The first wave of philosophical work on global justice focused largely on the distribution of economic resources, and on the development or reformation of institutions relevant thereto. More recently, however, the horizon has broadened significantly, to also include a concern with the global spread of the right to live under reasonable legal institutions and representative forms of government (cf. “a human right to democracy”).
Thus, while the first wave was focused primarily on international (non-territorial) institutions, later work has also brought critical focus to bear on domestic institutions traditionally assumed to be protected by rights of state sovereignty. This naturally raises the question of whether, when, and how the international community can coercively intervene in issues falling under assumed to fall under domestic jurisdiction.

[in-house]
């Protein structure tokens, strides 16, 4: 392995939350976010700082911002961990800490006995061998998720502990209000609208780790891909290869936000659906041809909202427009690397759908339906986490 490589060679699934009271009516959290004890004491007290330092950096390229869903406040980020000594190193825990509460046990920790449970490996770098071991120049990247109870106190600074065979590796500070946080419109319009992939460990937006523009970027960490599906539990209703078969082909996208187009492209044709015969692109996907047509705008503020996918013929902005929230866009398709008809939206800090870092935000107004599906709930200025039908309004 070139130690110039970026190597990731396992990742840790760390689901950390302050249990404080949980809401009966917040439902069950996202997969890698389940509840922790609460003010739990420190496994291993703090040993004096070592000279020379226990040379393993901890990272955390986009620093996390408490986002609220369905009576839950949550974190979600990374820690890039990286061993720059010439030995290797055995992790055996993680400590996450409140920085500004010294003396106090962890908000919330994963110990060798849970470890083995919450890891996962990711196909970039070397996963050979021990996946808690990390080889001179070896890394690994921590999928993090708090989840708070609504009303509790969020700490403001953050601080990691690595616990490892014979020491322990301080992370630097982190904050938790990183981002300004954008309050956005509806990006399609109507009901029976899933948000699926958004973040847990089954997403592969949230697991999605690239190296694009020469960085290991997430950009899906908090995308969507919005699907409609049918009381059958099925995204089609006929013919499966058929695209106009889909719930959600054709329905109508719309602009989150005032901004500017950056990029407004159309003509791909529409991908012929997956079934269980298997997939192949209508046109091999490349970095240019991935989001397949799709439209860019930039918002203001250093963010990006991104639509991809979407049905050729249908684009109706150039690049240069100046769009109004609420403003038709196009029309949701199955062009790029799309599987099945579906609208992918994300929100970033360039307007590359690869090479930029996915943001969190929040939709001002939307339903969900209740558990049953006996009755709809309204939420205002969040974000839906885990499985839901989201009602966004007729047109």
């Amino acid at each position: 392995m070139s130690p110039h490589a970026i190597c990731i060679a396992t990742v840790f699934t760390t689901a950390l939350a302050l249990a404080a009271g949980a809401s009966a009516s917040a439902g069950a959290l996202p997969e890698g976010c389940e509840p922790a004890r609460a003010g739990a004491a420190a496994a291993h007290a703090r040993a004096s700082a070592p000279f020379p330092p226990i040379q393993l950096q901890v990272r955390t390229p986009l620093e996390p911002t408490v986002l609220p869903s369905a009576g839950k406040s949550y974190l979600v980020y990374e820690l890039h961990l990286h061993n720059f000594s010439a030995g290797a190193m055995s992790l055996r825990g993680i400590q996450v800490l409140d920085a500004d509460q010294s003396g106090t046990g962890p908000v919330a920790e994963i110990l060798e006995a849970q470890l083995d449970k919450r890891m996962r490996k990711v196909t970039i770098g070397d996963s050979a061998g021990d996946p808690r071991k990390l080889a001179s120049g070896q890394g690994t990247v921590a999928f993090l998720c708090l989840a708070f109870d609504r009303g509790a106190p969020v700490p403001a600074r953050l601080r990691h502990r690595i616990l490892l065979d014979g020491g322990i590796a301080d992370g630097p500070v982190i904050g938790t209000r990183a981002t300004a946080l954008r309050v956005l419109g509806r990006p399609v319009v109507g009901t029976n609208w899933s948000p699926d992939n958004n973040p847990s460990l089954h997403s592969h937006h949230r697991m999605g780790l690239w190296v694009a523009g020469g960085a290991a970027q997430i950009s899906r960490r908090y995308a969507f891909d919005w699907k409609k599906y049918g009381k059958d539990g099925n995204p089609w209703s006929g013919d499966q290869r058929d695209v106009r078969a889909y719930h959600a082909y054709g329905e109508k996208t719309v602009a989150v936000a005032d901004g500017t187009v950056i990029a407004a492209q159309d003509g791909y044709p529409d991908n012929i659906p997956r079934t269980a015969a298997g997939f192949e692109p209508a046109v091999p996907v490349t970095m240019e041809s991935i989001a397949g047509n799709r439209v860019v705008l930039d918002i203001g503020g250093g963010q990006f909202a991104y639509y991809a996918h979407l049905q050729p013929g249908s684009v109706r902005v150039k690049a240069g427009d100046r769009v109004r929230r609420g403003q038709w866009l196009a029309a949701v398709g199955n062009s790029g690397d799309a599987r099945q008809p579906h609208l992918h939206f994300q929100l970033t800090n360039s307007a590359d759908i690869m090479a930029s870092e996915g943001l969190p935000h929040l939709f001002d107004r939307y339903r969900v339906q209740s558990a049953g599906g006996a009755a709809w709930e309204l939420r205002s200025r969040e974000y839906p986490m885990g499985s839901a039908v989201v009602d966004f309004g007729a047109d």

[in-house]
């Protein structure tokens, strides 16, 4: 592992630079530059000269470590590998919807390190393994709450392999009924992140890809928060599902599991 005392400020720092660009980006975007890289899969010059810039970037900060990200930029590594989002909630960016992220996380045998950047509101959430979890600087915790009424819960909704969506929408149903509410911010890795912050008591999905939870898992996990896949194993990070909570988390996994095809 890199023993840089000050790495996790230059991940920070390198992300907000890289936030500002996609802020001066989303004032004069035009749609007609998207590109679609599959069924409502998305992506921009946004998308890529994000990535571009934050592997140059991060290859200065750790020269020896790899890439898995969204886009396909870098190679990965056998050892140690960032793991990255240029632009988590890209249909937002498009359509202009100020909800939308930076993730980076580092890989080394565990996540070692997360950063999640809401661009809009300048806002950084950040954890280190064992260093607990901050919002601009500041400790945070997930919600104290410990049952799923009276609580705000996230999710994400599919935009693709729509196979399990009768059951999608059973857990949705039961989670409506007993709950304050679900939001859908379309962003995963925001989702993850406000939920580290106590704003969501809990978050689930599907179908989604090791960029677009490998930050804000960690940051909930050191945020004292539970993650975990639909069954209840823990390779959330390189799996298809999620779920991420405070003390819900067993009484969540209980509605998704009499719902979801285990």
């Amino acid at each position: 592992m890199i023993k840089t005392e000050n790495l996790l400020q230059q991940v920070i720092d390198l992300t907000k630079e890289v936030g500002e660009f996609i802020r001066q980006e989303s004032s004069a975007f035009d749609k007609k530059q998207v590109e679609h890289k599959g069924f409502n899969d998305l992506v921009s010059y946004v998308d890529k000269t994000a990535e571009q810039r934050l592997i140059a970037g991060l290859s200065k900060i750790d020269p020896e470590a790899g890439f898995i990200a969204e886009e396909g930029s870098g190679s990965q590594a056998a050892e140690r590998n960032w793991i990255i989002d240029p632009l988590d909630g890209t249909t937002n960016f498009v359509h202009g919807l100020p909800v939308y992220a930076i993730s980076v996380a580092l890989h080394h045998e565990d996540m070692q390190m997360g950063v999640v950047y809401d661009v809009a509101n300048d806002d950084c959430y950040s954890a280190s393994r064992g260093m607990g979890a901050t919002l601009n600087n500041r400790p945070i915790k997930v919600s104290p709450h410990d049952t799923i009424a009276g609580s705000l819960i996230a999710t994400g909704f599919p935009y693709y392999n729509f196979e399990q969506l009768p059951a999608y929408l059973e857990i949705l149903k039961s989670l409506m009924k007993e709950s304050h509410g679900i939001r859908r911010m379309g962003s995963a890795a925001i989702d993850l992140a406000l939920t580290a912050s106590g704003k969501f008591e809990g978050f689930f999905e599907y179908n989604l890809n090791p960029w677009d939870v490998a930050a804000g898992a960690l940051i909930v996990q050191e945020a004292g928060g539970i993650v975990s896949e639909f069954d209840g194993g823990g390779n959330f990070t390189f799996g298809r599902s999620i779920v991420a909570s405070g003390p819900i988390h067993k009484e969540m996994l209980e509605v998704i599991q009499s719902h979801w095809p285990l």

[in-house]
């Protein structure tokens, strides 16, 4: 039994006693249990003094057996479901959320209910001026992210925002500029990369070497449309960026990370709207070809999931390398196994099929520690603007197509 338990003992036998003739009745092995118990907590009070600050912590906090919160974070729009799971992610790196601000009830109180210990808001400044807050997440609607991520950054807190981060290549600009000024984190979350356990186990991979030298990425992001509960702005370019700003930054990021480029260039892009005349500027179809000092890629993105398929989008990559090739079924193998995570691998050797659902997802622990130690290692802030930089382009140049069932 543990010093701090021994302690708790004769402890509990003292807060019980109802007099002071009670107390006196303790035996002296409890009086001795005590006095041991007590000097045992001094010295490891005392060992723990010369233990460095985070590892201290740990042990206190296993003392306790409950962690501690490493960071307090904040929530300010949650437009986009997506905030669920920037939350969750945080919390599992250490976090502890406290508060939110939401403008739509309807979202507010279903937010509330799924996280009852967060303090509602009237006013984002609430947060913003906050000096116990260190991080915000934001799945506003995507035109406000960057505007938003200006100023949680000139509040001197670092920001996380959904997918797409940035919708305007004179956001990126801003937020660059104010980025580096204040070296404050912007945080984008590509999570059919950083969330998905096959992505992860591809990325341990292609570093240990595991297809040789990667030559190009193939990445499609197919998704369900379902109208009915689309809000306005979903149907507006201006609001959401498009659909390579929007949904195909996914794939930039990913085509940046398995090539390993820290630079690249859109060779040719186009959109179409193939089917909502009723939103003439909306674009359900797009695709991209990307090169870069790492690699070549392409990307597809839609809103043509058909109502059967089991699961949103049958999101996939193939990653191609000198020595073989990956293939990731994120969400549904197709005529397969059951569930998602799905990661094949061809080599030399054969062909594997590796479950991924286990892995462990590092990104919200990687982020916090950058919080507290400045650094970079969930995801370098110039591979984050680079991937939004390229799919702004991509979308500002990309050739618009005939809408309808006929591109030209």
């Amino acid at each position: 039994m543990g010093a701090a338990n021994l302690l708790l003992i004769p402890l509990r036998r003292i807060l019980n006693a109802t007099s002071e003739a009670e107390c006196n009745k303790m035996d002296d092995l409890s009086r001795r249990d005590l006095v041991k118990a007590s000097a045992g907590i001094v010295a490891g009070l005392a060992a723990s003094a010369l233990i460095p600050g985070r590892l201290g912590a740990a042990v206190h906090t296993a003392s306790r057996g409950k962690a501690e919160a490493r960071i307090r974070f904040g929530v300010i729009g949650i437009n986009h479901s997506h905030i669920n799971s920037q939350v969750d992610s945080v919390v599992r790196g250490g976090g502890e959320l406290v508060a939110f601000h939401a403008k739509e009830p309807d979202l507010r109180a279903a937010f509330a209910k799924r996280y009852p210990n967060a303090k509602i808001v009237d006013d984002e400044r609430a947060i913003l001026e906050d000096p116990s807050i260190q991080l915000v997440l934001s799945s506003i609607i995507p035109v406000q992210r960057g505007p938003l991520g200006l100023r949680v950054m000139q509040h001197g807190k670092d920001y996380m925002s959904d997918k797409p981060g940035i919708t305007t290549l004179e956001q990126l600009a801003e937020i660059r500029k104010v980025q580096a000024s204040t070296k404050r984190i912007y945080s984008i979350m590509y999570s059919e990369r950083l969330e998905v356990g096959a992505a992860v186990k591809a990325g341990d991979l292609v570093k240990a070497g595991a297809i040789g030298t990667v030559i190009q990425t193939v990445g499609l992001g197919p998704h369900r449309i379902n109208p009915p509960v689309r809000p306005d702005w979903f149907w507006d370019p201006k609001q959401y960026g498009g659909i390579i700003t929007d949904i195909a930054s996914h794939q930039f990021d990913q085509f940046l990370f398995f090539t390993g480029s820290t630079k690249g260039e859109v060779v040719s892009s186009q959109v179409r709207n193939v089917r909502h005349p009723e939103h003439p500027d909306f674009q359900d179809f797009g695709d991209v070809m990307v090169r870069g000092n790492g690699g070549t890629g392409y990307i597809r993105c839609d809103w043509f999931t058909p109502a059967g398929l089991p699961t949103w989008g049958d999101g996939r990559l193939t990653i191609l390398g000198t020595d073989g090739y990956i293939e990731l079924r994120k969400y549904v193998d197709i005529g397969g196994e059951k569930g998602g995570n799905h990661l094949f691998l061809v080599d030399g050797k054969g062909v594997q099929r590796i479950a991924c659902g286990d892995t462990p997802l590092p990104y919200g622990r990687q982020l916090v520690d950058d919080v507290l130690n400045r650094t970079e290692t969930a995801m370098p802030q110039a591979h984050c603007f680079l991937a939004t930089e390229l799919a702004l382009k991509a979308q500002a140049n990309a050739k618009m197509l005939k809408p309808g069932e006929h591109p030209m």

Many theorists of global justice will accept, however reluctantly, that coercive means such as military force may be used (even unilaterally, if necessary) to halt a government’s mass atrocities against its civilian population (so-called “humanitarian intervention”). They are, however, for the most part firmly opposed to the use of military force as a tool to force regime change or democratic reform. I will discuss the viability of this stance along two dimensions: (i) can we draw a morally relevant distinction between humanitarian intervention and regime change policies? (ii) can we draw a morally relevant distinction between the use of military force as a policy tool and the use of other kinds of coercive measures such as economic sanctions?